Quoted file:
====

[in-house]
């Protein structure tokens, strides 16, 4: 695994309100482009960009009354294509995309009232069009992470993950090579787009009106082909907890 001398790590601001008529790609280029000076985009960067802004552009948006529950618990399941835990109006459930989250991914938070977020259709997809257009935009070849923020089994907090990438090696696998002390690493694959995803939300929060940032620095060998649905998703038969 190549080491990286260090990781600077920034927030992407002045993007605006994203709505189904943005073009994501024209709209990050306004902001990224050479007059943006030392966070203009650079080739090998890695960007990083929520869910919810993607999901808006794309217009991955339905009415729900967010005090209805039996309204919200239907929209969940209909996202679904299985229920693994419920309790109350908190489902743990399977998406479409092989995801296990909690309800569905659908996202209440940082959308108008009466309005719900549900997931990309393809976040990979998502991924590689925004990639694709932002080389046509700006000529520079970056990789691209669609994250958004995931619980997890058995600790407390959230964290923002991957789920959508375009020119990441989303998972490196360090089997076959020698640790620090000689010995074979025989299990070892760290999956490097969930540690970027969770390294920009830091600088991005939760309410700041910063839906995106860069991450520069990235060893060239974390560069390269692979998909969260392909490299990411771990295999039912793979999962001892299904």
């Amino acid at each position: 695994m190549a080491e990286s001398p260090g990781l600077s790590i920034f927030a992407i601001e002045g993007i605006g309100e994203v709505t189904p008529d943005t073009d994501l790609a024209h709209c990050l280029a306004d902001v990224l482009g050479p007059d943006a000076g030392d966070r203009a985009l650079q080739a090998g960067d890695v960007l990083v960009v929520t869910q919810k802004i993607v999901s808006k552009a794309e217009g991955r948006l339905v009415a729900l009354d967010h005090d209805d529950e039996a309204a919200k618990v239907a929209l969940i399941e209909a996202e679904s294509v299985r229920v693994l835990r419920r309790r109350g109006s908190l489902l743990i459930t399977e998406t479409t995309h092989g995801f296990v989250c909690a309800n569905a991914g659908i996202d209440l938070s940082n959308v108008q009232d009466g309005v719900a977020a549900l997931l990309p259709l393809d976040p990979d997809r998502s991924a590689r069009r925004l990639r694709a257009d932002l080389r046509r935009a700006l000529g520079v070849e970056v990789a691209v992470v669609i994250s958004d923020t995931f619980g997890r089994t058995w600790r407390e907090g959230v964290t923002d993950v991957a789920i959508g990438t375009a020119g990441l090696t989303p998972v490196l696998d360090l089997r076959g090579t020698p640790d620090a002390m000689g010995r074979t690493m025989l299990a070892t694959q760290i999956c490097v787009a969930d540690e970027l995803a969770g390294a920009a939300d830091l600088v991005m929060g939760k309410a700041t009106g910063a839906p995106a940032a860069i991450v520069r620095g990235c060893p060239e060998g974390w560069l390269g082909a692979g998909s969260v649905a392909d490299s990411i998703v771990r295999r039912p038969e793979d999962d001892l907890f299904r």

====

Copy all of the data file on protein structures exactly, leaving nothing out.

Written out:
[in-house]
């Protein structure tokens, strides 16, 4: 695994309100482009960009009354294509995309009232069009992470993950090579787009009106082909907890 001398790590601001008529790609280029000076985009960067802004552009948006529950618990399941835990109006459930989250991914938070977020259709997809257009935009070849923020089994907090990438090696696998002390690493694959995803939300929060940032620095060998649905998703038969 190549080491990286260090990781600077920034927030992407002045993007605006994203709505189904943005073009994501024209709209990050306004902001990224050479007059943006030392966070203009650079080739090998890695960007990083929520869910919810993607999901808006794309217009991955339905009415729900967010005090209805039996309204919200239907929209969940209909996202679904299985229920693994419920309790109350908190489902743990399977998406479409092989995801296990909690309800569905659908996202209440940082959308108008009466309005719900549900997931990309393809976040990979998502991924590689925004990639694709932002080389046509700006000529520079970056990789691209669609994250958004995931619980997890058995600790407390959230964290923002991957789920959508375009020119990441989303998972490196360090089997076959020698640790620090000689010995074979025989299990070892760290999956490097969930540690970027969770390294920009830091600088991005939760309410700041910063839906995106860069991450520069990235060893060239974390560069390269692979998909969260392909490299990411771990295999039912793979999962001892299904």
């Amino acid at each position: 695994m190549a080491e990286s001398p260090g990781l600077s790590i920034f927030a992407i601001e002045g993007i605006g309100e994203v709505t189904p008529d943005t073009d994501l790609a024209h709209c990050l280029a306004d902001v990224l482009g050479p007059d943006a000076g030392d966070r203009a985009l650079q080739a090998g960067d890695v960007l990083v960009v929520t869910q919810k802004i993607v999901s808006k552009a794309e217009g991955r948006l339905v009415a729900l009354d967010h005090d209805d529950e039996a309204a919200k618990v239907a929209l969940i399941e209909a996202e679904s294509v299985r229920v693994l835990r419920r309790r109350g109006s908190l489902l743990i459930t399977e998406t479409t995309h092989g995801f296990v989250c909690a309800n569905a991914g659908i996202d209440l938070s940082n959308v108008q009232d009466g309005v719900a977020a549900l997931l990309p259709l393809d976040p990979d997809r998502s991924a590689r069009r925004l990639r694709a257009d932002l080389r046509r935009a700006l000529g520079v070849e970056v990789a691209v992470v669609i994250s958004d923020t995931f619980g997890r089994t058995w600790r407390e907090g959230v964290t923002d993950v991957a789920i959508g990438t375009a020119g990441l090696t989303p998972v490196l696998d360090l089997r076959g090579t020698p640790d620090a002390m000689g010995r074979t690493m025989l299990a070892t694959q760290i999956c490097v787009a969930d540690e970027l995803a969770g390294a920009a939300d830091l600088v991005m929060g939760k309410a700041t009106g910063a839906p995106a940032a860069i991450v520069r620095g990235c060893p060239e060998g974390w560069l390269g082909a692979g998909s969260v649905a392909d490299s990411i998703v771990r295999r039912p038969e793979d999962d001892l907890f299904r």